Preaching is hard. This is the double plus profound conclusion I have come to. It is embarrassing to read back over many of my old sermons. Some I still like. Many I think were just...bad. I'm sure you've had similar experience. The preachers I respect the most are those who struggle with it the most and don't rest on their laurels.
The second double plus profound conclusion I have come to about preaching is that the only way to learn to be a better preacher is to read the sermons of the better preachers. I am honestly shocked that my seminary homiletics classes had almost none of this. I think one professor assigned us to read a couple of sermons. Maybe you had a different experience, but in my classes we spent a lot more time on technique, exegetical studies, Lowry Loops, object lessons, yadayadayada. I learned something or other from all of it, I suppose, but I really wish that I had started my reading of good preachers a lot earlier.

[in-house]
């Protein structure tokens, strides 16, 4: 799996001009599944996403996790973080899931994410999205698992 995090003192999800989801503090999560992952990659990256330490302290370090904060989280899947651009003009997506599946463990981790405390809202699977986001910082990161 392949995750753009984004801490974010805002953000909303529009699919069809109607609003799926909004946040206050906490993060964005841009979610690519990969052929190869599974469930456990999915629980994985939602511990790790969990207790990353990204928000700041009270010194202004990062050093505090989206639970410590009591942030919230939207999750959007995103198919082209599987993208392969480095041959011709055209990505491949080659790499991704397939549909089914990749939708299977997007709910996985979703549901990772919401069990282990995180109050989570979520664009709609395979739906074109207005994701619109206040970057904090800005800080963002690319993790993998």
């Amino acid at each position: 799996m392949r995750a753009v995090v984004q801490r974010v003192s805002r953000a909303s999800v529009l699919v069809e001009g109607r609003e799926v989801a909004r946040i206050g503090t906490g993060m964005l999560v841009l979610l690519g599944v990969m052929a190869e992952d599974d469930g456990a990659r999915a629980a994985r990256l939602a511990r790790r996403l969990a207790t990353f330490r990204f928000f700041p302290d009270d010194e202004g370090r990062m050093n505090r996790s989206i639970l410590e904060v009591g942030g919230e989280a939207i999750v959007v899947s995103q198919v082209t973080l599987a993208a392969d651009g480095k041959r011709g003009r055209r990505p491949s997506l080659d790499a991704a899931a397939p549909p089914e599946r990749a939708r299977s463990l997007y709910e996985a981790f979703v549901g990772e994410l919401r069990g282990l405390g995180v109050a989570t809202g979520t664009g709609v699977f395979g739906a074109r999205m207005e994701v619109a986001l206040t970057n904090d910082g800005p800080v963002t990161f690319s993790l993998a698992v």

This is one of the main reasons to observe the Historic Lectionary. When I'm called to speak to pastors about worship or liturgy I always bring this up. Even if you are a fan of the post-Vatican II three year series, why not try out the Historic Lectionary for one year? If you do, every week you can read the sermons of Augustine and Chrysostom through the NPNF series (online for free), Luther (online for free), and countless others through the Sunday Sermons of the Great Fathers volumes, and the Gospel volumes of the Ancient Christian Commentary on Scripture. This is a year-long course in homiletics vastly superior to any you have taken so far. I guarantee it. And if you don't love the Historic Lectionary after that year, go back to the 3-year series with what you have learned.